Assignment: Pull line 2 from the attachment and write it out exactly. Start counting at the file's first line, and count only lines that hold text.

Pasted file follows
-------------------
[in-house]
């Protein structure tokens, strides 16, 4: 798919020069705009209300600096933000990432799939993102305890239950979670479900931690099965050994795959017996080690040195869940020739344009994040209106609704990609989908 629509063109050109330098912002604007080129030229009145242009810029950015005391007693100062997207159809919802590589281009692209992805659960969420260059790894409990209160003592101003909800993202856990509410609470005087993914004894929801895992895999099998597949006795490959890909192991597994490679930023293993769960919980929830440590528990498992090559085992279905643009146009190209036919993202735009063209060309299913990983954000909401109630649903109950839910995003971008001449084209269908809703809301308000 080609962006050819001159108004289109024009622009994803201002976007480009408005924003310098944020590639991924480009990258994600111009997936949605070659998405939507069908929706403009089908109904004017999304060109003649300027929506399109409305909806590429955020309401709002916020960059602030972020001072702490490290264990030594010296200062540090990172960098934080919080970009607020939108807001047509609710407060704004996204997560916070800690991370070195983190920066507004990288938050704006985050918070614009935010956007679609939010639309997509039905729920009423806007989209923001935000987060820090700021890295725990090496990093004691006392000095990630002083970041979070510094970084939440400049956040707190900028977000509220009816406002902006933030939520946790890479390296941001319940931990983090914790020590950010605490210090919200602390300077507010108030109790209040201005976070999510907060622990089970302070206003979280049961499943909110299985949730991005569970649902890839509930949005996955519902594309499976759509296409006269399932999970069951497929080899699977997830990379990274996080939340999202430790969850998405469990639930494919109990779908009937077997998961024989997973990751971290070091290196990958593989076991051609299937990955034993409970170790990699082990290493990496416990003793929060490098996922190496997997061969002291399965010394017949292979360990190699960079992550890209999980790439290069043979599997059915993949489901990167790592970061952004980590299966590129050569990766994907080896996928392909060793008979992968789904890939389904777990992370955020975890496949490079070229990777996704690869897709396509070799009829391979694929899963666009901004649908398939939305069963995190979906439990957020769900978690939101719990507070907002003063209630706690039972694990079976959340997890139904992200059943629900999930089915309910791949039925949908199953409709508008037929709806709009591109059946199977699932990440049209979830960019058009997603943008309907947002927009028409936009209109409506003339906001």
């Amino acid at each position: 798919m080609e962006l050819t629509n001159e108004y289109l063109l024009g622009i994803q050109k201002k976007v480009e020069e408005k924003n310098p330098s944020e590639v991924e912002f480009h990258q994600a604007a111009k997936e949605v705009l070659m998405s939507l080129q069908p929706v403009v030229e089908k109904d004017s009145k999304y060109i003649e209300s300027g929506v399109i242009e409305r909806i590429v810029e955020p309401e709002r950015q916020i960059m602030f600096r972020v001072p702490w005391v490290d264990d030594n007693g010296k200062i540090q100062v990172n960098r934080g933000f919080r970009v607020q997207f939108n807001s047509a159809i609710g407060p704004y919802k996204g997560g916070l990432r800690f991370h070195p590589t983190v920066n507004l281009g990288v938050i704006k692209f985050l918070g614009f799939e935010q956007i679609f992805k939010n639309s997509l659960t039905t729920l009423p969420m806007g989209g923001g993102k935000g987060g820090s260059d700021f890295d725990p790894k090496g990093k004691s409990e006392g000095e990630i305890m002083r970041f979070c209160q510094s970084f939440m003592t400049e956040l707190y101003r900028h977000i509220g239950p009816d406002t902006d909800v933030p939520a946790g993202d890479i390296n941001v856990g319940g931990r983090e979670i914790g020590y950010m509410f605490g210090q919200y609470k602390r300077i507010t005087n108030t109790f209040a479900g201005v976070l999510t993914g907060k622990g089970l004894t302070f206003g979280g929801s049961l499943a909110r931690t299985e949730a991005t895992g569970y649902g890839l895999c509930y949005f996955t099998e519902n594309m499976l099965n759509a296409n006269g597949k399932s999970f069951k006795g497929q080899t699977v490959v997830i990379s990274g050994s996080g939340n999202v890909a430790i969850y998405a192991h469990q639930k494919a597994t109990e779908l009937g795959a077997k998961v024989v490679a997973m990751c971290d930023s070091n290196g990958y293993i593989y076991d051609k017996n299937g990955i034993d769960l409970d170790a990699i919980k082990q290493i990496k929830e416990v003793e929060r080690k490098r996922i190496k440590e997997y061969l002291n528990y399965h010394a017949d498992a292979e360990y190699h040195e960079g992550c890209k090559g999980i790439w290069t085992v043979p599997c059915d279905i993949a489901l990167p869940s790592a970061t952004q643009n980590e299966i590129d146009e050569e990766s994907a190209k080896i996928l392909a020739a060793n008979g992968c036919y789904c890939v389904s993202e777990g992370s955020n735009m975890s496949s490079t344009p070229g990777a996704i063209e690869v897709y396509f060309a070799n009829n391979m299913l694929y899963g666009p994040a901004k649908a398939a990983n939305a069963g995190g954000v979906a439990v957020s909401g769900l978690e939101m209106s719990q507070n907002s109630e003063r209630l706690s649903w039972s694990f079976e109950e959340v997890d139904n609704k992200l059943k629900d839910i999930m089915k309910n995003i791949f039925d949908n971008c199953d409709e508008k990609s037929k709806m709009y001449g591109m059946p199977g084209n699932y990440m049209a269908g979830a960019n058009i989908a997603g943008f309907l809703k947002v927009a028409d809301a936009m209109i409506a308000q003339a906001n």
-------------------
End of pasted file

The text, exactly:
């Protein structure tokens, strides 16, 4: 798919020069705009209300600096933000990432799939993102305890239950979670479900931690099965050994795959017996080690040195869940020739344009994040209106609704990609989908 629509063109050109330098912002604007080129030229009145242009810029950015005391007693100062997207159809919802590589281009692209992805659960969420260059790894409990209160003592101003909800993202856990509410609470005087993914004894929801895992895999099998597949006795490959890909192991597994490679930023293993769960919980929830440590528990498992090559085992279905643009146009190209036919993202735009063209060309299913990983954000909401109630649903109950839910995003971008001449084209269908809703809301308000 080609962006050819001159108004289109024009622009994803201002976007480009408005924003310098944020590639991924480009990258994600111009997936949605070659998405939507069908929706403009089908109904004017999304060109003649300027929506399109409305909806590429955020309401709002916020960059602030972020001072702490490290264990030594010296200062540090990172960098934080919080970009607020939108807001047509609710407060704004996204997560916070800690991370070195983190920066507004990288938050704006985050918070614009935010956007679609939010639309997509039905729920009423806007989209923001935000987060820090700021890295725990090496990093004691006392000095990630002083970041979070510094970084939440400049956040707190900028977000509220009816406002902006933030939520946790890479390296941001319940931990983090914790020590950010605490210090919200602390300077507010108030109790209040201005976070999510907060622990089970302070206003979280049961499943909110299985949730991005569970649902890839509930949005996955519902594309499976759509296409006269399932999970069951497929080899699977997830990379990274996080939340999202430790969850998405469990639930494919109990779908009937077997998961024989997973990751971290070091290196990958593989076991051609299937990955034993409970170790990699082990290493990496416990003793929060490098996922190496997997061969002291399965010394017949292979360990190699960079992550890209999980790439290069043979599997059915993949489901990167790592970061952004980590299966590129050569990766994907080896996928392909060793008979992968789904890939389904777990992370955020975890496949490079070229990777996704690869897709396509070799009829391979694929899963666009901004649908398939939305069963995190979906439990957020769900978690939101719990507070907002003063209630706690039972694990079976959340997890139904992200059943629900999930089915309910791949039925949908199953409709508008037929709806709009591109059946199977699932990440049209979830960019058009997603943008309907947002927009028409936009209109409506003339906001």